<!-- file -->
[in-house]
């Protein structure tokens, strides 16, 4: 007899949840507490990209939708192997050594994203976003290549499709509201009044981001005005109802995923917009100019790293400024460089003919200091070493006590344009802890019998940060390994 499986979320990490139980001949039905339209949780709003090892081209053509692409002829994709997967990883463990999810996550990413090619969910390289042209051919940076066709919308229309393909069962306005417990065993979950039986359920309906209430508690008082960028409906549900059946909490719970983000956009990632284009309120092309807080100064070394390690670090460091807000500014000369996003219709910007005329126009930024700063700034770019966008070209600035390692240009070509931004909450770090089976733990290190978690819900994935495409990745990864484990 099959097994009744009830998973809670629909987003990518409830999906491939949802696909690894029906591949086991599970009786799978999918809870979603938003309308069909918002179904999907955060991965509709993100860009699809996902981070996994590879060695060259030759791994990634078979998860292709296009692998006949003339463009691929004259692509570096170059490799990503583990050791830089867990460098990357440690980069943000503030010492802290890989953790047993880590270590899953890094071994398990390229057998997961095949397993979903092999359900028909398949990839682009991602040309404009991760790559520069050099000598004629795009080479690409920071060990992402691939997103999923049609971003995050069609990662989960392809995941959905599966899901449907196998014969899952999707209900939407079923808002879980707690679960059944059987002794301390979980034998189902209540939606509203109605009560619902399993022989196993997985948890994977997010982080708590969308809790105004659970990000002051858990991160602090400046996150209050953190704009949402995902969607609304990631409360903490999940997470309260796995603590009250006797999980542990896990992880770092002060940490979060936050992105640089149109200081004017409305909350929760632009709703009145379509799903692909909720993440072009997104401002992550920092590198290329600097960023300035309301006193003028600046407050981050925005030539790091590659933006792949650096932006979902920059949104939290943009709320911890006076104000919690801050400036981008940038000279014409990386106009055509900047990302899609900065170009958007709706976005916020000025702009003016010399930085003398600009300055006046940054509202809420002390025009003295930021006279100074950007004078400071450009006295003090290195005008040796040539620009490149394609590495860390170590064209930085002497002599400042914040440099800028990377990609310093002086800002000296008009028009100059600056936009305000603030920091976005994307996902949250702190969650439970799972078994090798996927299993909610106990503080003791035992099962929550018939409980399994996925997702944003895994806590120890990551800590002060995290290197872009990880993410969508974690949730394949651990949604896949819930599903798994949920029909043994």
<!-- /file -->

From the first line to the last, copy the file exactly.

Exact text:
[in-house]
């Protein structure tokens, strides 16, 4: 007899949840507490990209939708192997050594994203976003290549499709509201009044981001005005109802995923917009100019790293400024460089003919200091070493006590344009802890019998940060390994 499986979320990490139980001949039905339209949780709003090892081209053509692409002829994709997967990883463990999810996550990413090619969910390289042209051919940076066709919308229309393909069962306005417990065993979950039986359920309906209430508690008082960028409906549900059946909490719970983000956009990632284009309120092309807080100064070394390690670090460091807000500014000369996003219709910007005329126009930024700063700034770019966008070209600035390692240009070509931004909450770090089976733990290190978690819900994935495409990745990864484990 099959097994009744009830998973809670629909987003990518409830999906491939949802696909690894029906591949086991599970009786799978999918809870979603938003309308069909918002179904999907955060991965509709993100860009699809996902981070996994590879060695060259030759791994990634078979998860292709296009692998006949003339463009691929004259692509570096170059490799990503583990050791830089867990460098990357440690980069943000503030010492802290890989953790047993880590270590899953890094071994398990390229057998997961095949397993979903092999359900028909398949990839682009991602040309404009991760790559520069050099000598004629795009080479690409920071060990992402691939997103999923049609971003995050069609990662989960392809995941959905599966899901449907196998014969899952999707209900939407079923808002879980707690679960059944059987002794301390979980034998189902209540939606509203109605009560619902399993022989196993997985948890994977997010982080708590969308809790105004659970990000002051858990991160602090400046996150209050953190704009949402995902969607609304990631409360903490999940997470309260796995603590009250006797999980542990896990992880770092002060940490979060936050992105640089149109200081004017409305909350929760632009709703009145379509799903692909909720993440072009997104401002992550920092590198290329600097960023300035309301006193003028600046407050981050925005030539790091590659933006792949650096932006979902920059949104939290943009709320911890006076104000919690801050400036981008940038000279014409990386106009055509900047990302899609900065170009958007709706976005916020000025702009003016010399930085003398600009300055006046940054509202809420002390025009003295930021006279100074950007004078400071450009006295003090290195005008040796040539620009490149394609590495860390170590064209930085002497002599400042914040440099800028990377990609310093002086800002000296008009028009100059600056936009305000603030920091976005994307996902949250702190969650439970799972078994090798996927299993909610106990503080003791035992099962929550018939409980399994996925997702944003895994806590120890990551800590002060995290290197872009990880993410969508974690949730394949651990949604896949819930599903798994949920029909043994």